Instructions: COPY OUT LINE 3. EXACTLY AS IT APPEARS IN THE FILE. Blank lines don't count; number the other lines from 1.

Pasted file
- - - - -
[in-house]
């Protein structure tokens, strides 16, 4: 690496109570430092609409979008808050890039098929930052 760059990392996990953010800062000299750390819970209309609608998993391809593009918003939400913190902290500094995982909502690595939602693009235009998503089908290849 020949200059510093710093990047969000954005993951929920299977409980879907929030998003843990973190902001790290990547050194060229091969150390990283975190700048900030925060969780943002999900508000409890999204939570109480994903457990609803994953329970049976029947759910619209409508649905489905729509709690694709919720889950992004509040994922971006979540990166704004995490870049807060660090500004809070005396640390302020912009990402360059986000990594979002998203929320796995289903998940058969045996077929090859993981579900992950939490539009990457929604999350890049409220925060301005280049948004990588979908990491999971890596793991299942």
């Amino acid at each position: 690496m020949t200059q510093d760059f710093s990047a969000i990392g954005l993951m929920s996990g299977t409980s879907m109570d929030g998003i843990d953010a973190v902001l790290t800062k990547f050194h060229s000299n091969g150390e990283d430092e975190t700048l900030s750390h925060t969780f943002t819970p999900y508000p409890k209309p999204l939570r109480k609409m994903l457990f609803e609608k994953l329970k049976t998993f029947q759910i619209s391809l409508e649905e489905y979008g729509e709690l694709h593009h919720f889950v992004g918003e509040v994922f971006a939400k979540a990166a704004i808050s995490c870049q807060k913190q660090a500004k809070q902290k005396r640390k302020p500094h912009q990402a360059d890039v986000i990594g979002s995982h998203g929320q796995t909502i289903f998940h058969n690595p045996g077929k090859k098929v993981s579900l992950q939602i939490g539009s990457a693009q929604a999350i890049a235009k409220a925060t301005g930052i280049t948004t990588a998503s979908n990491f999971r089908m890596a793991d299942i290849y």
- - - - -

């Amino acid at each position: 690496m020949t200059q510093d760059f710093s990047a969000i990392g954005l993951m929920s996990g299977t409980s879907m109570d929030g998003i843990d953010a973190v902001l790290t800062k990547f050194h060229s000299n091969g150390e990283d430092e975190t700048l900030s750390h925060t969780f943002t819970p999900y508000p409890k209309p999204l939570r109480k609409m994903l457990f609803e609608k994953l329970k049976t998993f029947q759910i619209s391809l409508e649905e489905y979008g729509e709690l694709h593009h919720f889950v992004g918003e509040v994922f971006a939400k979540a990166a704004i808050s995490c870049q807060k913190q660090a500004k809070q902290k005396r640390k302020p500094h912009q990402a360059d890039v986000i990594g979002s995982h998203g929320q796995t909502i289903f998940h058969n690595p045996g077929k090859k098929v993981s579900l992950q939602i939490g539009s990457a693009q929604a999350i890049a235009k409220a925060t301005g930052i280049t948004t990588a998503s979908n990491f999971r089908m890596a793991d299942i290849y």